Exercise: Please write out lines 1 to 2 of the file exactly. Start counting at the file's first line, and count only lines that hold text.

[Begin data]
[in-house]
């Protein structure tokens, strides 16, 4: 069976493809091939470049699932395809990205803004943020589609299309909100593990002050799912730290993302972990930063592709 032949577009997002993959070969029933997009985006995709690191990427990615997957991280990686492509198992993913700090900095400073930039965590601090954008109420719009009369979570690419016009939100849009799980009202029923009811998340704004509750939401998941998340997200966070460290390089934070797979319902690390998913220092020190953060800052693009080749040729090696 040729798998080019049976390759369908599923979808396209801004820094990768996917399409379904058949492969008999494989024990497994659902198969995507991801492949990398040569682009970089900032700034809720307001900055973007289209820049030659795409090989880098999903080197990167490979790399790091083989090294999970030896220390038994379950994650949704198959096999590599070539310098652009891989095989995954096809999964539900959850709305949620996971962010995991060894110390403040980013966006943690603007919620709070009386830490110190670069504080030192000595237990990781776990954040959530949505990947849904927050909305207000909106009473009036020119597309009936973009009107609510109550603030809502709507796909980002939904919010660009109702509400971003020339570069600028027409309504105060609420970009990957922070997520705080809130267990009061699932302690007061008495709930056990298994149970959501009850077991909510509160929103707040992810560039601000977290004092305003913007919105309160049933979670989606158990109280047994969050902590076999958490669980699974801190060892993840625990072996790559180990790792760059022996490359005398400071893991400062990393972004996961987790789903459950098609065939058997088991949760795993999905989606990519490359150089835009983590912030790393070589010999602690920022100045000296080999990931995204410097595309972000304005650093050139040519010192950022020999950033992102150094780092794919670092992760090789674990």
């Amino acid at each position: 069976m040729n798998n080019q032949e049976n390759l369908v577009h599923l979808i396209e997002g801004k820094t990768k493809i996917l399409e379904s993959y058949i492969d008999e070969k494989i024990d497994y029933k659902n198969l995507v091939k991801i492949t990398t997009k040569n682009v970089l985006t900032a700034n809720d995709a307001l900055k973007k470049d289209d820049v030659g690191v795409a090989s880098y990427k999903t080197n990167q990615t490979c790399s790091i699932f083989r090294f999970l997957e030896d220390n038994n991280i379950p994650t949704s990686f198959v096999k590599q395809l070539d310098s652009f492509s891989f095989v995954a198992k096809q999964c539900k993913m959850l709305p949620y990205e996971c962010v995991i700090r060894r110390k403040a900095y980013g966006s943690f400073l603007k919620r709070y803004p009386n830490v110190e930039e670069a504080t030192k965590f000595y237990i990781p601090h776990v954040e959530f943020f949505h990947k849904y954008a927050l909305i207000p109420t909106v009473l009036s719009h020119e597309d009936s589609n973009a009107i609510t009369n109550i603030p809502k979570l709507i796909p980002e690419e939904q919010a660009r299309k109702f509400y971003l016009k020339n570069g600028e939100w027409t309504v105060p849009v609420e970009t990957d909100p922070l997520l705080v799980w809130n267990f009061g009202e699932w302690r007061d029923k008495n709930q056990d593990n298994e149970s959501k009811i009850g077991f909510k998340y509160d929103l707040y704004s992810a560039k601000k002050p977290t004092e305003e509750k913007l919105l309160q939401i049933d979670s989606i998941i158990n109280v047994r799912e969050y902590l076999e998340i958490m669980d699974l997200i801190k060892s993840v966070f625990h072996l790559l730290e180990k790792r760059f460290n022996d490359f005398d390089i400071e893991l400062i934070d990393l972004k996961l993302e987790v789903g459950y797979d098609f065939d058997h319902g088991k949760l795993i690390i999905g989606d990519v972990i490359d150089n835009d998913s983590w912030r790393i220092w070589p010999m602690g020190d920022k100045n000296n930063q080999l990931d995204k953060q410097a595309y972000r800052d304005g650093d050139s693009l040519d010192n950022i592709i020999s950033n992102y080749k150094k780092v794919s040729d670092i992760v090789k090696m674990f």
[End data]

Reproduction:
[in-house]
């Protein structure tokens, strides 16, 4: 069976493809091939470049699932395809990205803004943020589609299309909100593990002050799912730290993302972990930063592709 032949577009997002993959070969029933997009985006995709690191990427990615997957991280990686492509198992993913700090900095400073930039965590601090954008109420719009009369979570690419016009939100849009799980009202029923009811998340704004509750939401998941998340997200966070460290390089934070797979319902690390998913220092020190953060800052693009080749040729090696 040729798998080019049976390759369908599923979808396209801004820094990768996917399409379904058949492969008999494989024990497994659902198969995507991801492949990398040569682009970089900032700034809720307001900055973007289209820049030659795409090989880098999903080197990167490979790399790091083989090294999970030896220390038994379950994650949704198959096999590599070539310098652009891989095989995954096809999964539900959850709305949620996971962010995991060894110390403040980013966006943690603007919620709070009386830490110190670069504080030192000595237990990781776990954040959530949505990947849904927050909305207000909106009473009036020119597309009936973009009107609510109550603030809502709507796909980002939904919010660009109702509400971003020339570069600028027409309504105060609420970009990957922070997520705080809130267990009061699932302690007061008495709930056990298994149970959501009850077991909510509160929103707040992810560039601000977290004092305003913007919105309160049933979670989606158990109280047994969050902590076999958490669980699974801190060892993840625990072996790559180990790792760059022996490359005398400071893991400062990393972004996961987790789903459950098609065939058997088991949760795993999905989606990519490359150089835009983590912030790393070589010999602690920022100045000296080999990931995204410097595309972000304005650093050139040519010192950022020999950033992102150094780092794919670092992760090789674990």